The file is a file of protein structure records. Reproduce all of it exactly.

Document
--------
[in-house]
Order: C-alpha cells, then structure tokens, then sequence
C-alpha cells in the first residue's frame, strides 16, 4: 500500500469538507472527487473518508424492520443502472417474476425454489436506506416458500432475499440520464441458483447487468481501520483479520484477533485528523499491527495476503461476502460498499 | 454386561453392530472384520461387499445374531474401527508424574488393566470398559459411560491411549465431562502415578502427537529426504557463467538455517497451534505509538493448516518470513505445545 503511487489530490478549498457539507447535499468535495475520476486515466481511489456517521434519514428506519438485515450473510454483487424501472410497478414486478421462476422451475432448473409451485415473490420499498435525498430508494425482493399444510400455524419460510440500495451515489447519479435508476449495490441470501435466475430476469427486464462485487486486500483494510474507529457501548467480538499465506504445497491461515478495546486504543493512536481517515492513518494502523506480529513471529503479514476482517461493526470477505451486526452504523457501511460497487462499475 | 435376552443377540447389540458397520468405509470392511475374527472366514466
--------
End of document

[in-house]
Order: C-alpha cells, then structure tokens, then sequence
C-alpha cells in the first residue's frame, strides 16, 4: 500500500469538507472527487473518508424492520443502472417474476425454489436506506416458500432475499440520464441458483447487468481501520483479520484477533485528523499491527495476503461476502460498499 | 454386561453392530472384520461387499445374531474401527508424574488393566470398559459411560491411549465431562502415578502427537529426504557463467538455517497451534505509538493448516518470513505445545 503511487489530490478549498457539507447535499468535495475520476486515466481511489456517521434519514428506519438485515450473510454483487424501472410497478414486478421462476422451475432448473409451485415473490420499498435525498430508494425482493399444510400455524419460510440500495451515489447519479435508476449495490441470501435466475430476469427486464462485487486486500483494510474507529457501548467480538499465506504445497491461515478495546486504543493512536481517515492513518494502523506480529513471529503479514476482517461493526470477505451486526452504523457501511460497487462499475 | 435376552443377540447389540458397520468405509470392511475374527472366514466